Nightmare scenario (with spider)

While relaxing the other evening in a lounge chair out by our garden shed, I happened to glance backward over my right shoulder — probably to trace the path of a hummingbird flitting from one salvia bloom to the next — and noticed a rather large zig-zagging spiderweb stretched between two bare branches of a bush.

Furthermore, it had a large spider in the center of it.

Black and Yellow Garden Spider

The rather prosaically named black and yellow garden spider (Argiope aurantia) appears anything but prosaic to the startled observer who almost blunders into its extensive and intricate webbing. In fact, it looks quite fearsome — the stuff of nightmares and bad sci fi movies from the ’50s.

Leaf me alone!

I’ve observed this particular spider (a female, I learned from my web browsing, the male of the species being far less striking in appearance) for several days now, snapping the occasional picture and rejecting each one as not quite dramatic enough for prime time. This morning, however, I saw that the she-beast had captured something large and spun it up in her webbing.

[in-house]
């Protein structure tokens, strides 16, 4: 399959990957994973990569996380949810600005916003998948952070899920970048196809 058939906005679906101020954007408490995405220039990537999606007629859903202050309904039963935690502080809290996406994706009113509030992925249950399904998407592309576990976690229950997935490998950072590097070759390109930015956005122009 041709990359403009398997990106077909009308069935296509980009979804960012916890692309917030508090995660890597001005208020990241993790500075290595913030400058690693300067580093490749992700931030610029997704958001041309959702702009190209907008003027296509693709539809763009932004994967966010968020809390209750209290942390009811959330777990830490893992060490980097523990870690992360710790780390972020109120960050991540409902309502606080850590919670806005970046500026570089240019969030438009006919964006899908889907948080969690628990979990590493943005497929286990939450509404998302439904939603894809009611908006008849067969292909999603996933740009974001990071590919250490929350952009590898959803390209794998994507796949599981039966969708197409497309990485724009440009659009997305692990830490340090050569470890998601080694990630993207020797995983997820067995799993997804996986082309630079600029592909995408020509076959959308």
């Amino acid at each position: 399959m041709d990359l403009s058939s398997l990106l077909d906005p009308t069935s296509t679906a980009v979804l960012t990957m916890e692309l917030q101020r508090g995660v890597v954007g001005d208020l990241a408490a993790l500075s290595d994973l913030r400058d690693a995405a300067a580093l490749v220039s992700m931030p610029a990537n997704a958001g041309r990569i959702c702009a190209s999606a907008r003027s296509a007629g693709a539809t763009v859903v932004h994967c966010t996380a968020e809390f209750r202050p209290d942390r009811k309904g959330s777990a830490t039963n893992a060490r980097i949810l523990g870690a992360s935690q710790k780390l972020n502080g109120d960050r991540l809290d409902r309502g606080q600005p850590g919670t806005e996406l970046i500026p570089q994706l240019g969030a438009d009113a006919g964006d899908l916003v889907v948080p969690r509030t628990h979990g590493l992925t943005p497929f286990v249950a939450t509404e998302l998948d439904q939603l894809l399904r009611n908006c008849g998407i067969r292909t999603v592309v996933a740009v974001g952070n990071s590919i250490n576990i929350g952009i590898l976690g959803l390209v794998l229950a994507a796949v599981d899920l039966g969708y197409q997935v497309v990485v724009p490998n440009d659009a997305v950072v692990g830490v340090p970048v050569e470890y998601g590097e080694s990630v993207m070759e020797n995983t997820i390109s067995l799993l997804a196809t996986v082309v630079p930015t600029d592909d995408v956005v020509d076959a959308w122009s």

“I’m caught in a trap…I can’t walk out….” (apologies to Elvis)

Closer examination determined the unfortunate captive to be a grasshopper, as I deduced from the prominent thorax and folded-up hind legs.

Nightmare scenario

I can’t say I was sorry to see our garden’s grasshopper population decreased by one — it has been a bad year for grasshoppers (or a good one, depending upon which side of the grasshopper genome one resides on). But, still: what a way to go! AARGH!

May be too intense for younger children


22 thoughts on “Nightmare scenario (with spider)

  1. I saw a similar species in my garden in France today and will be posting a blog on it in a couple of days from now. Also saw a big spider, biggest in Europe, a couple of days ago and have already put a post on my blog about that one. You might like to have a look. Alan w

  2. Pingback: She’s Not Poisonous … | Serendipity

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  4. Pingback: Bathrobe Photography: In the spider’s web | Arthouse Photography

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